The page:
Going kegging

Discussion in 'Homebrewing' started by JoeyStats707, Apr 1, 2014.

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  1. JoeyStats707

    JoeyStats707 Disciple (348) Jan 28, 2014 California
    Beer Trader

    I decided to build a kegerator for my home brew this weekend, after buying an old fridge, I looked up complete systems and found these two.

    Its the exact same system except ball lock and pin lock. Given pin lock is cheaper, I figured might as well go that route, but I'd like to know if there is a good reason to spend the extra and go with the ball lock system?

    Are there any major pros and cons to either, home brewing wise?

  2. VikeMan

    VikeMan Meyvn (1,408) Jul 12, 2009 Pennsylvania
    Beer Trader

    Ball Lock kegs generally have a relief valve in the lid that can be used to release pressure manually. Pin Lock kegs generally don't. Also, the dimensions are different. Pin Lock kegs are shorter and fatter.
  3. ericj551

    ericj551 Initiate (0) Apr 29, 2004 Alberta (Canada)

    I never knew the kegs were different sizes, that is interesting. The link for ball lock in this case mentions they are "low profile," I wonder if that means that they are converted pin-locks?
  4. jlordi12

    jlordi12 Devotee (430) Jun 8, 2011 Massachusetts
    Beer Trader

    If given the choice between the two definitely go Ball Lock. I own both kinds and I find them to be much easier to work with.
  5. dblab33

    dblab33 Initiate (0) Dec 9, 2011 Michigan

    Adventures sells those low profile ball locks that are a bit larger in diameter and about 3" shorter than the standard corny. They are perfect for putting on the compressor hump in a keezer if you are tight on space.

    After shopping around a bit, I ended up purchasing nearly all of my kegging system from them (5 and 10 lb tanks, 8 kegs, faucets, shanks, regulators, gas lines, misc components, etc). Only things I didn't buy there were my manifolds, drip tray, and serving lines (wanted Accuflex BevSeal Ultra and they don't carry that). Helps that their original location just happens to be my LHBS of choice.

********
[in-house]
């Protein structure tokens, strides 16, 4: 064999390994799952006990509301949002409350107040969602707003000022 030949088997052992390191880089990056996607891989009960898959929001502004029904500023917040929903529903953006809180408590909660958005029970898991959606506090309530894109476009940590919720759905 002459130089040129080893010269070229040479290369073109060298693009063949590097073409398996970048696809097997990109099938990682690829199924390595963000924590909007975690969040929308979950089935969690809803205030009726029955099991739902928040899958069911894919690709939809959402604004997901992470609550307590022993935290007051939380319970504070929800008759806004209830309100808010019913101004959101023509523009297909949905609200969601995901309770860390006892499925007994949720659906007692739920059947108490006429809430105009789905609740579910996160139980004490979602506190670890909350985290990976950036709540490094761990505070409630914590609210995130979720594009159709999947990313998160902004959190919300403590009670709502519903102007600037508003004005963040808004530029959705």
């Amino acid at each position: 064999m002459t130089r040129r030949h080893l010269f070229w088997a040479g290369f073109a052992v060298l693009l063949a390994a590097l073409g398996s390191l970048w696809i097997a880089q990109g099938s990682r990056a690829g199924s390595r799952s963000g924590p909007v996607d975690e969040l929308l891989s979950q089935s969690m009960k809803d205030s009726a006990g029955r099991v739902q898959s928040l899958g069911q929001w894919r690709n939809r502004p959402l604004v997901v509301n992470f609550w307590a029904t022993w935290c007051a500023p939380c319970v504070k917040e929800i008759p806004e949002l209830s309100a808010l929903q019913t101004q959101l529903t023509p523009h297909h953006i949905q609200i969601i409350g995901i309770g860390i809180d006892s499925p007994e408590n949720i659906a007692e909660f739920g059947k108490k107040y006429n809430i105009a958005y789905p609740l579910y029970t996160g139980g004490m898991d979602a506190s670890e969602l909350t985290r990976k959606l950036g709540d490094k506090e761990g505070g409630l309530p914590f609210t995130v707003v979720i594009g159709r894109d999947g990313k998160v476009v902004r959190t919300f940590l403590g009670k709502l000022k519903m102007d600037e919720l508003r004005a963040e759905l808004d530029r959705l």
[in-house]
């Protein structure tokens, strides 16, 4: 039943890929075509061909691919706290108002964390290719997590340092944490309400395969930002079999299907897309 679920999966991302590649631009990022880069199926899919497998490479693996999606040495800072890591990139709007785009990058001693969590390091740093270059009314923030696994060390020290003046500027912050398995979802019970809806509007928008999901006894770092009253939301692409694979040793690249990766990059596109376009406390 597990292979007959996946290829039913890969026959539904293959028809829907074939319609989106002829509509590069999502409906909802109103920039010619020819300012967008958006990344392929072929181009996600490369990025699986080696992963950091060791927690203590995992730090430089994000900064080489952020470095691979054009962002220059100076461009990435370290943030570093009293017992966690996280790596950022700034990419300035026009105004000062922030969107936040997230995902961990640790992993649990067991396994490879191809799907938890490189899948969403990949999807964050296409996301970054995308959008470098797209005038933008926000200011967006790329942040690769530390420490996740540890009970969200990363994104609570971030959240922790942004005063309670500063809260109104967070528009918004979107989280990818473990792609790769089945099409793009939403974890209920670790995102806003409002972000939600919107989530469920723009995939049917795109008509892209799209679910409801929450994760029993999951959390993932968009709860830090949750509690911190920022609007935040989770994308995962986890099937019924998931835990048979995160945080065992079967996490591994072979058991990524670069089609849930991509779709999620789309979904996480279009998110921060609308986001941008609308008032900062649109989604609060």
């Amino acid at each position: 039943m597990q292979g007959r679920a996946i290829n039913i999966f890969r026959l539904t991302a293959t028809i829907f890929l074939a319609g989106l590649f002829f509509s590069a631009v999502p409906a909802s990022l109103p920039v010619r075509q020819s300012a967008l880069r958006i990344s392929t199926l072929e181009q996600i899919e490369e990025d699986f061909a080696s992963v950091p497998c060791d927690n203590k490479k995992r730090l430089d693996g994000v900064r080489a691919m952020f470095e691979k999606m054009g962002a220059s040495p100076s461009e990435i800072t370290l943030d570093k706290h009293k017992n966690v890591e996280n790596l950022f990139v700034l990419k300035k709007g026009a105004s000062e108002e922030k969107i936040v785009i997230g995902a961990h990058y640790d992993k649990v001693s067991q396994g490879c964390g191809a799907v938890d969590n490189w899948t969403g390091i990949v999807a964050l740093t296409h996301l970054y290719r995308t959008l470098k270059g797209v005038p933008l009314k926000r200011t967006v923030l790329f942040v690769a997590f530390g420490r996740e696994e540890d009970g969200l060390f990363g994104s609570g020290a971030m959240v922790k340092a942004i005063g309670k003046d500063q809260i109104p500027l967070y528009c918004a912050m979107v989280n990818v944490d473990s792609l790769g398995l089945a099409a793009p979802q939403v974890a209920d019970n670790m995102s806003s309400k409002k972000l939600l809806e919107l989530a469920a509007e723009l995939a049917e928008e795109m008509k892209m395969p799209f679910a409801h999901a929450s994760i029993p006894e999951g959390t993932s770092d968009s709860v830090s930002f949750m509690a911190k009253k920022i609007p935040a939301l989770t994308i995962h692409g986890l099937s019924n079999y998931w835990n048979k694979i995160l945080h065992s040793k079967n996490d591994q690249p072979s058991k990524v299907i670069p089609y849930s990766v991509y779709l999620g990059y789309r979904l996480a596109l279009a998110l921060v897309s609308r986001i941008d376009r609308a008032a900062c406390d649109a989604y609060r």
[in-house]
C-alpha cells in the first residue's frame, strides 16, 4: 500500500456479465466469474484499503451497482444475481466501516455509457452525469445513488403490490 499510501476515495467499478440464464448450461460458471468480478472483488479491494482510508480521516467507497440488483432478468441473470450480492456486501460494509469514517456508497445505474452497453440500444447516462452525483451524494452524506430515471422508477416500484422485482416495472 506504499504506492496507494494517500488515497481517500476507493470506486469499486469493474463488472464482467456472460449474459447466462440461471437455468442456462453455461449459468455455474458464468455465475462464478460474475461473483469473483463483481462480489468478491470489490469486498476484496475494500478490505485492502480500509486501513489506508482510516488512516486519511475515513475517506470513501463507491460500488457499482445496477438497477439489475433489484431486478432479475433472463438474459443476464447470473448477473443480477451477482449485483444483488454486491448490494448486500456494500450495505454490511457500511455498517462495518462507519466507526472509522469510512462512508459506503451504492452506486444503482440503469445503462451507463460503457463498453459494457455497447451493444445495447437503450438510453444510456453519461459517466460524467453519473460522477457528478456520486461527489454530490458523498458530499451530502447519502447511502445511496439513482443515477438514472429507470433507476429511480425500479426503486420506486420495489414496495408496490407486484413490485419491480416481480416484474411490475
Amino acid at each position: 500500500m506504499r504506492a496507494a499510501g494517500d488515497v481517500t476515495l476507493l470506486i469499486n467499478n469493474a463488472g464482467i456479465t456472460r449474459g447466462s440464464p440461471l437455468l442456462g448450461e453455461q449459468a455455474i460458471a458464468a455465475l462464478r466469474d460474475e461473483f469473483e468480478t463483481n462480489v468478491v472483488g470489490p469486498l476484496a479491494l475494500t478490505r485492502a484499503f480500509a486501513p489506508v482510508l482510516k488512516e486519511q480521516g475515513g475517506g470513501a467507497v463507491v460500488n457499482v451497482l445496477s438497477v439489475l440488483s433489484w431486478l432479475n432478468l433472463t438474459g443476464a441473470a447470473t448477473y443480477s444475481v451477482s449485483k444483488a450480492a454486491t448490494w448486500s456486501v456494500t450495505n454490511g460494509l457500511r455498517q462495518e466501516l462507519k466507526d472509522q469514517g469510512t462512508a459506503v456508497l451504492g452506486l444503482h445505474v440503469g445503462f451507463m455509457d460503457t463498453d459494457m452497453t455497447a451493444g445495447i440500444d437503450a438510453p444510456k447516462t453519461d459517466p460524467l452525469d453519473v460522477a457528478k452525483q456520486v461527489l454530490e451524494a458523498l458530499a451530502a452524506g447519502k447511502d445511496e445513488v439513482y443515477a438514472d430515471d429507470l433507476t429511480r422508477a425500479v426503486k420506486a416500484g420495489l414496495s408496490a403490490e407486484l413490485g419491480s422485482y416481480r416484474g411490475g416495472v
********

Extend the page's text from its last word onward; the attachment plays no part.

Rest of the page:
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  6. JohnSnowNW

    JohnSnowNW Defender (609) Feb 6, 2013 Minnesota
    Beer Trader

    I use, and would recommend ball-lock kegs. That said, I'd also recommend you piece the system together yourself.

    Consider buying a dual-valve regulator...you will thank me later:


    Then purchase SS for everything but the gas side, including Perlick taps (either 525 or 630):



    Anyway, you'll be much happier in the long-term spending a little extra money to get the better kegging equipment.
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  7. PortLargo

    PortLargo Devotee (482) Oct 19, 2012 Florida

    Not directly related to ball vs. pin, but a few details that are not obvious now but you will learn to appreciate:

    Using male flare fittings (mfl) for both gas and liquid connections will minimize aggravation. This involves extra connections (barb/swivel-nut) but will add a few years to your life-span. (it looks like these kits have it)